Dedicated to his parishioners during his more than 40 years as a priest, the Rev. Joseph Zingaro drew particular satisfaction every year on a weekend before Christmas by bringing out his model train collection for all to enjoy.

“He had such joy in setting up this whole elaborate platform,” said Linda Milewski, who was hired as a school principal by Father Zingaro 20 years ago. “It just made him so happy when he saw kids or adults – especially kids – standing there watching these trains with their mouths wide open. No matter how long it took him to put it up, it was always worth it, because he knew he was making other people happy. It was quite a display.”

Father Zingaro, 67, pastor of St. John Cantius Church in the city’s Bridesburg section, died from complications related to the coronavirus at Jeanes Hospital on Wednesday, May 20, the 42nd anniversary of his ordination as a priest.

He grew up in Manayunk and graduated from Roman Catholic High School before entering St. Charles Borromeo Seminary. He was a former parochial vicar at three parishes – St. Edmond, Assumption BVM, and St. Adalbert – and a former pastor at Sacred Heart and Holy Name of Jesus parishes.

He became pastor at St. John Cantius in 2000 and, except for one year at Holy Name of Jesus, stayed there until his death. Milewski said he thought of St. John’s as his second home, after Manayunk.

During the 86th annual Pulaski Day Parade on the Ben Franklin Parkway on Oct. 6, 2019, Father Zingaro (front right) compliments the flowered headdress worn by Alex Kurpaska, 16, of Port Richmond. It was made by her mother, Barbara Kurpaska (left). Alex's father, Chris Kurpaska, is on the far right.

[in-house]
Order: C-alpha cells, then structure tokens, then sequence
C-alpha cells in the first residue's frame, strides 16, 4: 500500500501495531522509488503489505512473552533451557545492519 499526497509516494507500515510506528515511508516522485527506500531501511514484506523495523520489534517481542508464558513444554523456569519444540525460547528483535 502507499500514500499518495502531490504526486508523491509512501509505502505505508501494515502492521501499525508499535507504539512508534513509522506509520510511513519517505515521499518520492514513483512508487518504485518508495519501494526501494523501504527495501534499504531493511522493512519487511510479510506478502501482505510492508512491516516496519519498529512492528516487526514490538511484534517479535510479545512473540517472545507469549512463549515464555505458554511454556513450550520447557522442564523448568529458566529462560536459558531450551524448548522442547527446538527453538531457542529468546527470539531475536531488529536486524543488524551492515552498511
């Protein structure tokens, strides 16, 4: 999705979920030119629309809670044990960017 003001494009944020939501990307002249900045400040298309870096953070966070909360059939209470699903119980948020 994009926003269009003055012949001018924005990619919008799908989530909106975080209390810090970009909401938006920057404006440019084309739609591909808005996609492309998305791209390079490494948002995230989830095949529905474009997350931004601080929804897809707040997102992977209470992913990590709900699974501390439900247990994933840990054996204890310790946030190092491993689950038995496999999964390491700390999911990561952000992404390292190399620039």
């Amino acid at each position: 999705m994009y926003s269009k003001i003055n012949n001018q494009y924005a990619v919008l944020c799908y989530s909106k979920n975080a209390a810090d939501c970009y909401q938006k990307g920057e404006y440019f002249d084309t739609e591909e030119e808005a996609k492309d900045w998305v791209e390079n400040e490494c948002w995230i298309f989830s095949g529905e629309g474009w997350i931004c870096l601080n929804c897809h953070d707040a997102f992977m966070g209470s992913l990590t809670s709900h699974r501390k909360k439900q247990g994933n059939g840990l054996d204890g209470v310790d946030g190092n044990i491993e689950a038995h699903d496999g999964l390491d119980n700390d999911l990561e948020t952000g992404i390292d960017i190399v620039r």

TOM GRALISH / Staff Photographer
During the 86th annual Pulaski Day Parade on the Ben Franklin Parkway on Oct. 6, 2019, Father Zingaro (front right) compliments the flowered headdress worn by Alex Kurpaska, 16, of Port Richmond. It was made by her mother, Barbara Kurpaska (left). Alex's father, Chris Kurpaska, is on the far right.

“That was the life he chose, and he loved every minute of it,” she said. “He loved serving his people, helping his people. He was a wonderful, wonderful guy. He always put other people first. He never put himself first. He liked to do it quietly.

“He was always upbeat. No matter what the situation was, no matter how dire it was, he always found something good, something positive.”

She said Father Zingaro loved to travel, visiting most of the continental United States.

“He always said he liked to sit outside and just talk to people that were from different areas of the country,” she said. “He liked to get a feel for the atmosphere of different places around the United States and how different they were or how similar they were to where he was. He told me one of his favorite spots was Wyoming.”

Father Zingaro always put other people before himself.
Courtesy of St. John Cantius
Father Zingaro always put other people before himself.

She said Father Zingaro had battled health issues after developing diabetes as a teenager. In the last 15 years, he had broken both of his legs in a fall while walking his dog, and he had been involved in two automobile accidents.

“He has bounced back so many times from accidents and serious illnesses,” she said. “Everyone thought this would be another one of those times where he’d bounce back and be back at the rectory. But it wasn’t that way. People that I’ve seen are heartbroken.”

Joe Juliano, jjuliano@inquirer.com